I can’t stop thinking about this for the last few days.
I took this photo on July 31st, 2007 and posted it on ddoi under the title Doorway Sleeper.
A few days ago, more than eight years after the photo was posted, I received this email from this man’s daughter, asking to use the image on Facebook.
Needless to say, reading her email was an incredibly moving experience. I asked her permission to share her tribute alongside the photo. Thank you.
The man in the image is my father, and he passed away on December 26th (2015). This image spoke so strongly to me - more powerfully than any other image of him we have from his 63 years of life. Thank you for it.
This is the tribute that I wrote when I shared your image:
“Over the past couple of weeks, especially with the viewing and the funeral, I’ve been reflecting a lot on things that I haven’t thought about in years. Particularly, my relationship with my dad. It was always a complicated one, but what made it particularly complicated was so many assumptions the outside world would make when they hear the word “dad”. Often times it is assumed that a father is present, a strong male role model, and a very large part in the growth and development of their child. You only have 2 parents after all. However for me, it was always different. I didn’t see my dad a lot… for years in fact. I didn’t always have a positive relationship with him… I didn’t really have a relationship with him at all near the end. This made me feel all sorts of conflicted things when it came to his death. As people offered me their love, support and condolences for the loss of a parent, I wondered if I was really experiencing that. Because although he was a parent in title, he wasn’t always a parent in actions. But over the past couple of days, I’ve realized that he taught me some lessons about life and humanity that maybe only a parent could really have conveyed. And for that, I am grateful.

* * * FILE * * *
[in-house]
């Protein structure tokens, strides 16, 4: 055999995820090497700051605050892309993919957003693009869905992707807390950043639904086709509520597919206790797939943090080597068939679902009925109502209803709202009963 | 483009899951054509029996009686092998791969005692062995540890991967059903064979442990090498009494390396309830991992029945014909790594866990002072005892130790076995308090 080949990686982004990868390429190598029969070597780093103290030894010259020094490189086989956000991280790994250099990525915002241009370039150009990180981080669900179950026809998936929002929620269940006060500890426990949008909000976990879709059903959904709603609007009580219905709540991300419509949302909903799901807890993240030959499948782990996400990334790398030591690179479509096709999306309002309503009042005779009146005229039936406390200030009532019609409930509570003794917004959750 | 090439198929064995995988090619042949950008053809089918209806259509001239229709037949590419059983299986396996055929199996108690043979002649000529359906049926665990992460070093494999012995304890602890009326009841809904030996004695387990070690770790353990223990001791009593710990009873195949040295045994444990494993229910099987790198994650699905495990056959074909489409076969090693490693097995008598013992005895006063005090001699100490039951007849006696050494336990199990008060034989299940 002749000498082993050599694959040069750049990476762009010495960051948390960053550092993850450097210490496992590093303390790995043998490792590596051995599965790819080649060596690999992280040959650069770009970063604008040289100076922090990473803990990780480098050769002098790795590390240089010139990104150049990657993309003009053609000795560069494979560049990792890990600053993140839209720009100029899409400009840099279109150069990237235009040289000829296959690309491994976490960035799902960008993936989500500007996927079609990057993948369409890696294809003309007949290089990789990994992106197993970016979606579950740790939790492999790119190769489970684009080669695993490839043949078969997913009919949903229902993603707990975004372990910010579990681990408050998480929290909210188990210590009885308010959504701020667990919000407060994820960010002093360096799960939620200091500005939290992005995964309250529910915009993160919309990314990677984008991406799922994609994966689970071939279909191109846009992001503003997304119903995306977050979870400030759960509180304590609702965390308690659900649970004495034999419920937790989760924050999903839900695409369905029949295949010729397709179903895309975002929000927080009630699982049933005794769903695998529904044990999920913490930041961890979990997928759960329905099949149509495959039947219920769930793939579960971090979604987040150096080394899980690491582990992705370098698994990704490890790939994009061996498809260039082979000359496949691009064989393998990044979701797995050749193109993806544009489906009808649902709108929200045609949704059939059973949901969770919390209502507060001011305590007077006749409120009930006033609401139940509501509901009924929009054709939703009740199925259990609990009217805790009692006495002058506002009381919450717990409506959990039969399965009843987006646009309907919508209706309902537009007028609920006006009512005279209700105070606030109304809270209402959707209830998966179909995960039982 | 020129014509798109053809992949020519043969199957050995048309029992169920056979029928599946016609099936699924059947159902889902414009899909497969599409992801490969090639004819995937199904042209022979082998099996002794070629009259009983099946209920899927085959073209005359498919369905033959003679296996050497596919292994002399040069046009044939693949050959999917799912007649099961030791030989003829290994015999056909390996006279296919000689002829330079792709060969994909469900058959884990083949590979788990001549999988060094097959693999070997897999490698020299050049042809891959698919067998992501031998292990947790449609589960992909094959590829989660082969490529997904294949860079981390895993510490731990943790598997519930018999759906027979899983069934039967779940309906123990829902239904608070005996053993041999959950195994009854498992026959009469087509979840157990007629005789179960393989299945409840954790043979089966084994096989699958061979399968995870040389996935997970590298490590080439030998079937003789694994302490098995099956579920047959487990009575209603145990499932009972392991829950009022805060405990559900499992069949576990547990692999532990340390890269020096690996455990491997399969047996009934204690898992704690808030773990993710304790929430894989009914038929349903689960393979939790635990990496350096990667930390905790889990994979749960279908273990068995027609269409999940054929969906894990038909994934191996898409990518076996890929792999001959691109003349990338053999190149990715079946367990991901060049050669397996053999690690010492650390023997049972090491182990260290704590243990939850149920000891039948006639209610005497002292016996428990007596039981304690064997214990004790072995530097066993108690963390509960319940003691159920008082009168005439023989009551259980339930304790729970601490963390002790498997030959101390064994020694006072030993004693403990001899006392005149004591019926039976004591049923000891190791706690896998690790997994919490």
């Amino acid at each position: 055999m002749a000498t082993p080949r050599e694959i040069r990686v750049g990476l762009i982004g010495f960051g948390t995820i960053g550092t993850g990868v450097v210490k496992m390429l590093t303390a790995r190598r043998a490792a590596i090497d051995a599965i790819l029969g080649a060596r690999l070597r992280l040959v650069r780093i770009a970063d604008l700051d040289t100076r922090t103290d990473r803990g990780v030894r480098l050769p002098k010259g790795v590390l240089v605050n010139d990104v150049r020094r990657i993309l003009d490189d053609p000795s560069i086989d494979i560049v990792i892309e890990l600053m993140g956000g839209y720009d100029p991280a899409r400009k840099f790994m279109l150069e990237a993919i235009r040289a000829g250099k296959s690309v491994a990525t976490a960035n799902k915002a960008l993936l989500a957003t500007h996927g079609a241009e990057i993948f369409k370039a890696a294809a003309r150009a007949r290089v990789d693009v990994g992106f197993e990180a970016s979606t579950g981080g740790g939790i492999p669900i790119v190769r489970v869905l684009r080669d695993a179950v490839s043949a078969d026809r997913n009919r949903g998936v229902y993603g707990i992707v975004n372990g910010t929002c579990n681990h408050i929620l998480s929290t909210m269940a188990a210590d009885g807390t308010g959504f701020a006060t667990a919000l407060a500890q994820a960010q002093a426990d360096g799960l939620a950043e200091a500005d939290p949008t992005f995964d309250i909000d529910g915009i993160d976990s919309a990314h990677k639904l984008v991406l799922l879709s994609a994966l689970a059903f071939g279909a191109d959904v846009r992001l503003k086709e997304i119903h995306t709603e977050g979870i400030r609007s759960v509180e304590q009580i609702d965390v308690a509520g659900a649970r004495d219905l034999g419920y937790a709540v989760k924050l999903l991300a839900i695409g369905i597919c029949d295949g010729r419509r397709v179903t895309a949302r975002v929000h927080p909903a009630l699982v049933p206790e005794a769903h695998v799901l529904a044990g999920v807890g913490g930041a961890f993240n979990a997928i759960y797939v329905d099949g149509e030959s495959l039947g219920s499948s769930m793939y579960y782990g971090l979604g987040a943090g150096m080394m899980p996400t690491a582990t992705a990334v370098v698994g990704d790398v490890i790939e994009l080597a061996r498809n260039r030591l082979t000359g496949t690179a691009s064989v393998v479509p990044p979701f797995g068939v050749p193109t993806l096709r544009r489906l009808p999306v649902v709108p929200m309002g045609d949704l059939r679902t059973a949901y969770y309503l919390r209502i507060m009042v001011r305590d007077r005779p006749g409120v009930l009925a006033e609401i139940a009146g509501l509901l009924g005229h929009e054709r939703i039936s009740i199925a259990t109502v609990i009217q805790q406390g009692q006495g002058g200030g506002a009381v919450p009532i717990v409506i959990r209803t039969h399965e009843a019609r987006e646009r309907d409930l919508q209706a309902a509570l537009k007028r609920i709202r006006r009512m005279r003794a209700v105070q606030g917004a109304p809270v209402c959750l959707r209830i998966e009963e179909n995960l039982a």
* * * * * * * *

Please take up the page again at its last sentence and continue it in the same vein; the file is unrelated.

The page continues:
I debated whether or not to share this image with the world, as I believe it spoke to me more than all of the images I saw of him in the past few days combined. My Aunt described it as “poignant” and I could not agree more. I realized that in fact, this image has already been shared with the world. My dad was featured through this photograph titled “Doorway Sleeper” on a blog called Top Left Pixel, and my Uncle just happened to stumble upon it. My dad suffered from a disease known as manic depression (or bipolar disorder) and through a long series of complicated events, lived on the streets for many years. In fact, he ended up losing both of his legs one winter 7 years ago due to frostbite and gangrene. Although all of this was so tumultuous for our whole family, it taught us all such a powerful lesson. His physical and mental disabilities and his homelessness always humanized those that are often dismissed by society. Dismissed as failures, lazy, stupid, dirty, or worth ignoring… and yet they are all just people. People with a history, a life story, and a family. Nothing more or less than a fellow human being. This was such a critical message for me to learn at such a young age, and I have tried to always take it with me everywhere I go.
Dad, I know things could’ve been different in our relationship with each other, we could’ve been closer and more present in one another’s life. We could’ve this, we could’ve that. But everything happens for a reason. I know how much you cared about me, even til the very end, and that is something I will never forget. Thank you for bringing me into this incredible world, alongside 3 other beautiful humans. We will all continue to do you proud as we face our lives one day at a time. You’d surely be touched to know that we were by each others side through this, thinking of one another and being there for one another. I wish you could’ve witnessed it in life, but I will surely settle for you witnessing it in death. I love you. In the words of Aunt Jo - arrivederci bello.
I hope that this post will resonate with some people so that my dad can continue to touch lives and teach others even in his passing. That would certainly give me comfort.
Thank you to everyone who has helped me and my family through this very emotional time.”